Kim’s jungle book




Kim Wolhuter, who spent two years running, playing, and drinking with the cheetahs of South Africa, talks about his bond with them

For two years, he walked with them; drank where they did; and observed their every move. And in those days, the cheetahs spoke to him in their own way. Emmy Award-winning wildlife filmmaker Kim Wolhuter has attempted to capture this special bond he developed with the animals in Man, Cheetah, Wild, a two-hour programme that will be featured on the Discovery Channel at 8 p.m. on August 24.

The cheetahs opened up to Kim in ways beyond his imagination. There he was, a human being armed with nothing more than a camera and truckloads of interest and love for the wild, who seamlessly merged into the animal world. “I started off with five cubs,” says Kim, in a telephone interview. Kim saw the cubs grow, hunt, and play; he even saw them lose their lives to bigger predators such as the lion and the leopard.

It all happened at the Malilangwe Game Reserve, Southern Zimbabwe. One day, Kim found out that a female cheetah he had been tracking had given birth to a litter of five. His journey with the animals began then on. Kim’s day started at 4 a.m. every day. “I would have my tea and sandwiches and head out to find them,” says Kim. “I spent the whole day with the cheetahs. I would park my vehicle and walk with them; see them sleep and hunt,” he says.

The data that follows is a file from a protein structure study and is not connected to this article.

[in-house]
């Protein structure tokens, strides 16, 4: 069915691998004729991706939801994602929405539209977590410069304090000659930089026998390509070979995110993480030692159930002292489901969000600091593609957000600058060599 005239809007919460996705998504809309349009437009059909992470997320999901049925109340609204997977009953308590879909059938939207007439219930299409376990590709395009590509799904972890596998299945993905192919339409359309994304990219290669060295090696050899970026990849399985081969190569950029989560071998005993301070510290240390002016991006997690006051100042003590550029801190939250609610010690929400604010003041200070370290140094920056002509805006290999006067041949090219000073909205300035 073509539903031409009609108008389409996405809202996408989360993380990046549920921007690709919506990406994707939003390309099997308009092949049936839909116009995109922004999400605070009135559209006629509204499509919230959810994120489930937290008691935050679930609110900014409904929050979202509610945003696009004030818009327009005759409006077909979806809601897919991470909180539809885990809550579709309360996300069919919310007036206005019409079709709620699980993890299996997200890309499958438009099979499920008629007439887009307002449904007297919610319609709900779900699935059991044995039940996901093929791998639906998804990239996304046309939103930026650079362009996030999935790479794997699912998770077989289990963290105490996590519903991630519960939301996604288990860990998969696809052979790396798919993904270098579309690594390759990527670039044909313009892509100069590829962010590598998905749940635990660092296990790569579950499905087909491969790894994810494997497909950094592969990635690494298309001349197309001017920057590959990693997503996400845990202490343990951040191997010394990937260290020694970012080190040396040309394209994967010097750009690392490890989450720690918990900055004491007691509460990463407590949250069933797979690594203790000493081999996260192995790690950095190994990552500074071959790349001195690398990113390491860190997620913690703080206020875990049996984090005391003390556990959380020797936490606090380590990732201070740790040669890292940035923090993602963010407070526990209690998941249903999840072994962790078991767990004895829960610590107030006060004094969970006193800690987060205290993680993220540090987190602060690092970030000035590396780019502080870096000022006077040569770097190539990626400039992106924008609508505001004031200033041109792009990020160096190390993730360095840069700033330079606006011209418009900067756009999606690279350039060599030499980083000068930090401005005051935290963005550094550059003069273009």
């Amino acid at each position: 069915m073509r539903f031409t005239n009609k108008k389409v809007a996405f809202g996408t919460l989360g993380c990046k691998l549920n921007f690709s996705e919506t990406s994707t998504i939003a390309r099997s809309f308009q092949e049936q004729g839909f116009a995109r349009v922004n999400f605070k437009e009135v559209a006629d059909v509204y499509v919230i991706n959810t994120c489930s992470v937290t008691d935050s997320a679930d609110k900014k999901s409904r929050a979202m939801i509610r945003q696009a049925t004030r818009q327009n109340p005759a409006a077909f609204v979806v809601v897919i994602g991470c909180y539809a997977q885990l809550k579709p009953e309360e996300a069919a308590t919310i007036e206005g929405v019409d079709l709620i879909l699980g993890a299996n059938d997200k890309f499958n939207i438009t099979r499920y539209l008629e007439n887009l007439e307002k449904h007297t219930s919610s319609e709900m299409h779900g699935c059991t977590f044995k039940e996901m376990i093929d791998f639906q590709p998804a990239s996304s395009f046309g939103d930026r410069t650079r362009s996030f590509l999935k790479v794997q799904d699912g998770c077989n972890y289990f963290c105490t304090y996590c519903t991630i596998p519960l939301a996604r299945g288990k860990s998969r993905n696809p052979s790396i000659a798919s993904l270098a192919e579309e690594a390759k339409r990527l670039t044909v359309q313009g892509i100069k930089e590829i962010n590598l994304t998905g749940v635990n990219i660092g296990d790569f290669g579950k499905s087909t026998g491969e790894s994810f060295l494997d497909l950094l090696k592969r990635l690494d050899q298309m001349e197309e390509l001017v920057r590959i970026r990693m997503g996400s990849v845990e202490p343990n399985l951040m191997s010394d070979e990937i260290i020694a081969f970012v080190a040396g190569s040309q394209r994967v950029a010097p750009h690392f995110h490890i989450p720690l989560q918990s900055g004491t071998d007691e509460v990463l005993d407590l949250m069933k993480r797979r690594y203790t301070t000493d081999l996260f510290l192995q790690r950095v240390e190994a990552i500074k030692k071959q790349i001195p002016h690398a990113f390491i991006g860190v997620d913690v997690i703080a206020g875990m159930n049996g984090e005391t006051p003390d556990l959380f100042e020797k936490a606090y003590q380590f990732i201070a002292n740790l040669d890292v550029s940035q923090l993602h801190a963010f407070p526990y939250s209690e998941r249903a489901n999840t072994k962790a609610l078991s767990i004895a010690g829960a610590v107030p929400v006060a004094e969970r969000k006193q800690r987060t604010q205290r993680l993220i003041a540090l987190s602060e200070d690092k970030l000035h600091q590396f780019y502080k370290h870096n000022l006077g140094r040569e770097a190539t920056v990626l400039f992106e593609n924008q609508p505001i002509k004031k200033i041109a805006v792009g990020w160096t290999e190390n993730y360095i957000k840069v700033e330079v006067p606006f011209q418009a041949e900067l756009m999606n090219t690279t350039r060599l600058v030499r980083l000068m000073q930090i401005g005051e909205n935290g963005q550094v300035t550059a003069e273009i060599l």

In the 18 months he spent prowling in the cheetah world, Kim got fascinating insights into their lives. “They accepted me, trusted me, and came to me for attention,” he observes. Out in the wild, every day is unpredictable. Kim woke up to changes in the lives of his little friends every day, some of them drastic. One morning, he found that the only male cub in the litter was attacked by a leopard. “I felt terrible,” he recalls. “I became attached to him. He was my solo mission — I thought the main film would be about him.”

Kim says that he “learnt a lot from the cheetahs.” For one, he found that for animals, life was all about food and sex. “From the food perspective, I ensure that I never feed my animals. So, they do not growl at me like a domestic dog would,” he explains.

Kim has been in wildlife conservation and filming animals for 25 years. Born to a head ranger inside the Kruger National Park in South Africa, Kim was always surrounded by wildlife. He took to the camera merely out of interest. “I have no training as a photographer,” he says.

It’s perhaps his eye for photography and the ability to understand animal behaviour that enabled him to capture stunning images of the animals of South Africa with staggering detail. And animals have let him photograph them; his endless hours of following them with patience, reached a point where his subjects chose to ignore his presence. This is a gift, which Kim says is “hard to explain.”

He has photographed elephants, leopards, wild dogs…but Kim has a special corner for hyenas. “They are highly intelligent and live in social groups. They are excellent hunters and good mothers. Hyenas, to me, are good entertainment in the bush.”

Cheetahs accepted Kim into their lives to astonishing levels. Two years after he filmed them, he was walking alone in the bush when he saw a female cheetah on the path. Kim stopped in his tracks. Would she remember him? She walked close to him and licked his palm.

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Printable version | Jan 29, 2020 9:59:03 AM |

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